1. Know what you want to achieve. You should know what your main goals are before you start writing an email. This allows you to determine the best audience and content for the purpose you have in mind, whether it is to inform students about an upcoming open day, remind them of an upcoming application deadline, or encourage them to apply for a specific study program.
2. Know who you're talking to. Nothing is worse than getting an email with nothing to do with you. Think about who your message is for to make it more exciting and compelling. By dividing your audience into different groups, you can reach each group more effectively by sending them personalized content that is only relevant to them.
3. Mobile plan. As many as half of our students use their phones to look at our portals. Because of this, students can read emails on mobile devices. Mobile has become a meaningful way to stay in touch, and many of your students will check their email on their phones. So, it's essential that your content (text, pictures, and other visuals) works on all types of screens so that text doesn't get lost.
4. Come up with an interesting subject line. Make a subject line that is short and interesting. When students open their email, they will first see the subject line. Students should be able to tell from the subject line what the email is about. So, make sure the subject line stands out, is short (less than seven words), personalized, and, most importantly, fits with the rest of the email. In the subject line, you should put the name of your program/university, city, and country.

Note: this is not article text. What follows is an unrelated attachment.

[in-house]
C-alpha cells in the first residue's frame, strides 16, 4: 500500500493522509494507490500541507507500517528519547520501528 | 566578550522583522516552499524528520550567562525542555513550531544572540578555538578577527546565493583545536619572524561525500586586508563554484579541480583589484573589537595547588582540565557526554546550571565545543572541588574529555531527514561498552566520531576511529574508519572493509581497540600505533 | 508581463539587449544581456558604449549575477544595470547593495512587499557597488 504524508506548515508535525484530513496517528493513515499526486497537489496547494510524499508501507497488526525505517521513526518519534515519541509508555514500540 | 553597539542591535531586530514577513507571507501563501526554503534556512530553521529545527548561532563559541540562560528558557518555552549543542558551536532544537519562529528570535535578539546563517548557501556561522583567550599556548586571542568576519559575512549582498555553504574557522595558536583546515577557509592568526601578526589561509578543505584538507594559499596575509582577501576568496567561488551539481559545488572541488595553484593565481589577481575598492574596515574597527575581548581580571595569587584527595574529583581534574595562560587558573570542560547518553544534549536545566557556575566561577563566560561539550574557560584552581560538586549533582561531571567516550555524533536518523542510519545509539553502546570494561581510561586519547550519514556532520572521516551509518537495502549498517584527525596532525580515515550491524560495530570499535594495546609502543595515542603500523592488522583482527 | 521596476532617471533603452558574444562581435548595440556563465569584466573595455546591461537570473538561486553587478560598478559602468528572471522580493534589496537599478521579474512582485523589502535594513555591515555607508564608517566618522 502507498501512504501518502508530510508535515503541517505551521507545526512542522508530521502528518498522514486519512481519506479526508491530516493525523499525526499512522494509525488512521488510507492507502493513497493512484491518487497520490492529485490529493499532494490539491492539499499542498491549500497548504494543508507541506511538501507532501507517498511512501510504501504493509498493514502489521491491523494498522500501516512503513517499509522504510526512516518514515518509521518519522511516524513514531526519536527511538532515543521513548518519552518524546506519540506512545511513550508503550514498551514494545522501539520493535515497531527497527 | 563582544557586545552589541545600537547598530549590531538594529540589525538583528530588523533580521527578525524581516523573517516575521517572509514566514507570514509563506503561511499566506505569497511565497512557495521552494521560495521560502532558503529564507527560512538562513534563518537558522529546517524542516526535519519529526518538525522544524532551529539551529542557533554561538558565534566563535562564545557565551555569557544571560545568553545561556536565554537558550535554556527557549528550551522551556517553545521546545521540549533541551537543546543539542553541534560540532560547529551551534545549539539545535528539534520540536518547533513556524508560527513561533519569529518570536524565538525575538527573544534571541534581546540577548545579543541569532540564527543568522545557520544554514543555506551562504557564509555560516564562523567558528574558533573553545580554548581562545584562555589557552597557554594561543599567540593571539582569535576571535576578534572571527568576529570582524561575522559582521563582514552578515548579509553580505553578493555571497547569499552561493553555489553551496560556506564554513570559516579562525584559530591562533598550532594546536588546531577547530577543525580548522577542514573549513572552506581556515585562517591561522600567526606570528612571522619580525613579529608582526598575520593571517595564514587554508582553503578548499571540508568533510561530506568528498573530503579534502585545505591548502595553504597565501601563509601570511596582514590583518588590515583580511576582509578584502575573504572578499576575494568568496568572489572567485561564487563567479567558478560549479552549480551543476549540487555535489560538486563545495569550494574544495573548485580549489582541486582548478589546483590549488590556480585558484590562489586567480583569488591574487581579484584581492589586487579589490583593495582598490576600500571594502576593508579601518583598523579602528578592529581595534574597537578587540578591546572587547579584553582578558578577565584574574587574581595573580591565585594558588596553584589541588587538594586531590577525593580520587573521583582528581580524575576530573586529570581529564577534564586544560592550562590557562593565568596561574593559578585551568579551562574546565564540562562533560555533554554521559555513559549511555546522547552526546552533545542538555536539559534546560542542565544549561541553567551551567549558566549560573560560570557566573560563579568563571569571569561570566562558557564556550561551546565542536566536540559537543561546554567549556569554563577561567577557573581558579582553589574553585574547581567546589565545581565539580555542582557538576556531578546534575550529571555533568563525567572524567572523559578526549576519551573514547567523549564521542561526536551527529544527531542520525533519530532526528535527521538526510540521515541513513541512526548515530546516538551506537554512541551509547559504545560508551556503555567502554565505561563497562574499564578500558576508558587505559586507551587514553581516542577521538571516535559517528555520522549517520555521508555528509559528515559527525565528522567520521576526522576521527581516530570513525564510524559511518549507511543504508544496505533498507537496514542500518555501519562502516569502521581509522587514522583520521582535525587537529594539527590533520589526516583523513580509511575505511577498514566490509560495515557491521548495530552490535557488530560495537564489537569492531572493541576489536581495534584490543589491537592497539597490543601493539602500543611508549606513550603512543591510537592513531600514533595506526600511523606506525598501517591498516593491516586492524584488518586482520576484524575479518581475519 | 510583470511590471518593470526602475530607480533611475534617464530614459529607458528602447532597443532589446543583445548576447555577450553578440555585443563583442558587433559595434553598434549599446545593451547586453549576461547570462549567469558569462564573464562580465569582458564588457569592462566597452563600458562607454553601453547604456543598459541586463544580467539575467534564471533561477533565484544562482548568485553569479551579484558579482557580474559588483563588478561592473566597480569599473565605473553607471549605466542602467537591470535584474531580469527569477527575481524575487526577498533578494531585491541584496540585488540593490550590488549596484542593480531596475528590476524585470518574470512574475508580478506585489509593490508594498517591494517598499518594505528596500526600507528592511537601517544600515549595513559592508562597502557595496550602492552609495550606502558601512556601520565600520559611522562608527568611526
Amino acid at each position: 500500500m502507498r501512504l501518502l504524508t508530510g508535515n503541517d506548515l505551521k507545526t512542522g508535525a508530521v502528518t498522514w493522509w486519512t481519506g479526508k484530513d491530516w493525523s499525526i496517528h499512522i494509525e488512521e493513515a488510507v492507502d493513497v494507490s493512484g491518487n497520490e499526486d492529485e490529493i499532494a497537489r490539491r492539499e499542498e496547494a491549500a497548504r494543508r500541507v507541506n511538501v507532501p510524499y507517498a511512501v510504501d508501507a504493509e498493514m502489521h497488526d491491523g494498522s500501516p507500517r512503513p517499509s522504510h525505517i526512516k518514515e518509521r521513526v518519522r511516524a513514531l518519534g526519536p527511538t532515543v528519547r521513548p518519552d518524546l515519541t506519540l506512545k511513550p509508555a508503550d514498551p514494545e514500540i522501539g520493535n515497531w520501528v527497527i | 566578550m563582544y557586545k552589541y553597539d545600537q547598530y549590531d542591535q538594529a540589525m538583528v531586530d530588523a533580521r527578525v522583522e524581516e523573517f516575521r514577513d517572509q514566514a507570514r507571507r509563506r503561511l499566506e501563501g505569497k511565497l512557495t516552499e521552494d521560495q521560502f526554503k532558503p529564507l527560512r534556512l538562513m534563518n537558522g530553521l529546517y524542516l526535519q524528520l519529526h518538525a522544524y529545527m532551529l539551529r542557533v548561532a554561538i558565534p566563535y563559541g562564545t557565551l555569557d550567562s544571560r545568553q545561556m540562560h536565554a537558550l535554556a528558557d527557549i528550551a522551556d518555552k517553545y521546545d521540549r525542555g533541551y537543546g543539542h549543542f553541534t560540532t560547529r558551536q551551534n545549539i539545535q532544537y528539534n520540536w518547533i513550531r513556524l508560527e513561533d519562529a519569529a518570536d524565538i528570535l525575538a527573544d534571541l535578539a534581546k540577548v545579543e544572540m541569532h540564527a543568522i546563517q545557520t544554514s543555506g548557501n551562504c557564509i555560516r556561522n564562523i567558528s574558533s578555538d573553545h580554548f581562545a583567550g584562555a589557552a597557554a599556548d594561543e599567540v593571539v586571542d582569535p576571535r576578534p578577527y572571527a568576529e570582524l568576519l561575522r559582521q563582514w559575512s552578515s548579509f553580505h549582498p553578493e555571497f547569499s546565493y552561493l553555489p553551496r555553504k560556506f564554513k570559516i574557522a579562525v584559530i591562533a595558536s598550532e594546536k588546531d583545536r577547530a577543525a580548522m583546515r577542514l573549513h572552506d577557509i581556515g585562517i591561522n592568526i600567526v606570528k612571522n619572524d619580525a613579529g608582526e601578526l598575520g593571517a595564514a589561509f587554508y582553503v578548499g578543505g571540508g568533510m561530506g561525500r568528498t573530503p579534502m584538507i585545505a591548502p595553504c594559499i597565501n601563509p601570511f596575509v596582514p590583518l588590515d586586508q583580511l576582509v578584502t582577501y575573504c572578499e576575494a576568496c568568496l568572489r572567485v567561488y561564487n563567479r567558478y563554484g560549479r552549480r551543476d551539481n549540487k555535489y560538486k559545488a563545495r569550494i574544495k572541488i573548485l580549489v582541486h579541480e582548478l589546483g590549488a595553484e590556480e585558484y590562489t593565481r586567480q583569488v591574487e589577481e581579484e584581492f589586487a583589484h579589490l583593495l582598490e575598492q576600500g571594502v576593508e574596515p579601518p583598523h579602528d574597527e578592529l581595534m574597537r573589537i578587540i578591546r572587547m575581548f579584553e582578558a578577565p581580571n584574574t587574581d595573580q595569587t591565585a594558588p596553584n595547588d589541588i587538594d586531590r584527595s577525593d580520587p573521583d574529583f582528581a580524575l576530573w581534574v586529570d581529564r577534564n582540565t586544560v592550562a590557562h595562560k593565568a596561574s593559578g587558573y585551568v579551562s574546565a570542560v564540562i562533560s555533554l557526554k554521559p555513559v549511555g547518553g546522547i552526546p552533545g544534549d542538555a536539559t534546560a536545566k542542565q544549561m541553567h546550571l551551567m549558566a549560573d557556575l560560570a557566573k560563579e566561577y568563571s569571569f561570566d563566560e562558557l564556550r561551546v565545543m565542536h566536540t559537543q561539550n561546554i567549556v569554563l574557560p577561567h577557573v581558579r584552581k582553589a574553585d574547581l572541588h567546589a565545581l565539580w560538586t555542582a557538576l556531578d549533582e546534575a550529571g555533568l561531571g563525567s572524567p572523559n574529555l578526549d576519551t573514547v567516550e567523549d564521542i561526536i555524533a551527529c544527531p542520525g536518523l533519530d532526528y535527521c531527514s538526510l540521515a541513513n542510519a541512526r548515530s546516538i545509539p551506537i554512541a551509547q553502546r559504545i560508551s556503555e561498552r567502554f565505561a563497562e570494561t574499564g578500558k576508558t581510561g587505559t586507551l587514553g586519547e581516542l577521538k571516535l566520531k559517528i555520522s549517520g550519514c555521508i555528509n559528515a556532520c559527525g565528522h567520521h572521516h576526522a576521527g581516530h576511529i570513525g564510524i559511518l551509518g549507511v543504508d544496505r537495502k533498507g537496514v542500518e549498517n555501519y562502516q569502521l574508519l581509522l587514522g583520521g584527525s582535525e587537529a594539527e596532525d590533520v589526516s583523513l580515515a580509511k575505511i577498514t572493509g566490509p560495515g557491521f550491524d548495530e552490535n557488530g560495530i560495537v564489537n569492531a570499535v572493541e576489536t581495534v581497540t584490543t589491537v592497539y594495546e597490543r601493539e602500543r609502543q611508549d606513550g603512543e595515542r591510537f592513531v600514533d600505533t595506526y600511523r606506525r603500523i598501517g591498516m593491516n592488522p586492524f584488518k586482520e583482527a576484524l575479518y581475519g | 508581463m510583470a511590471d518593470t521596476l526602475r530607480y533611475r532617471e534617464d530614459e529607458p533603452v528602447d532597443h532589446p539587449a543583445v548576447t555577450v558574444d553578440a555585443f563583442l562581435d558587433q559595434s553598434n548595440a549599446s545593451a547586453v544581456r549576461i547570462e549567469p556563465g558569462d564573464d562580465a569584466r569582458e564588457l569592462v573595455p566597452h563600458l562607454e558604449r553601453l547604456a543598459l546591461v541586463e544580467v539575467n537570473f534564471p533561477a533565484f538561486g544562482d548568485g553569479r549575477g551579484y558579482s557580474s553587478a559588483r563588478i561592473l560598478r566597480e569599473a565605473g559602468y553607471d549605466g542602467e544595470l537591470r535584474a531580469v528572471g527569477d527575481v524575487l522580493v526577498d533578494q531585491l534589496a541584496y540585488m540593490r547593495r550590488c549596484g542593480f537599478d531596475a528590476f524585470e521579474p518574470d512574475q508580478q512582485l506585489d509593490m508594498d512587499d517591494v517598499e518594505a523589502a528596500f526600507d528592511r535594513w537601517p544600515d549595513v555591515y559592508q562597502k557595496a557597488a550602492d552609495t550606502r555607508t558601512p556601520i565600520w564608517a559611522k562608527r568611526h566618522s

5. Be consistent. Always ensure your message is consistent throughout the email, from the subject line to the image in the body to the text and the "Call to Action.". In the education industry, it's best to have direct and explicit messages that explain the email's purpose without taking too much attention away from the content.
6. When to post your content. Focus on topics that students will find exciting and help them with their search, and talk about them at the right time. For example, a description of the discipline, program, or course is essential for students starting to think about what they want to study. At the same time, the application process or entry requirements are better for students who have already shown interest in your programs. Anything that can help students choose what they want to study and give them real value.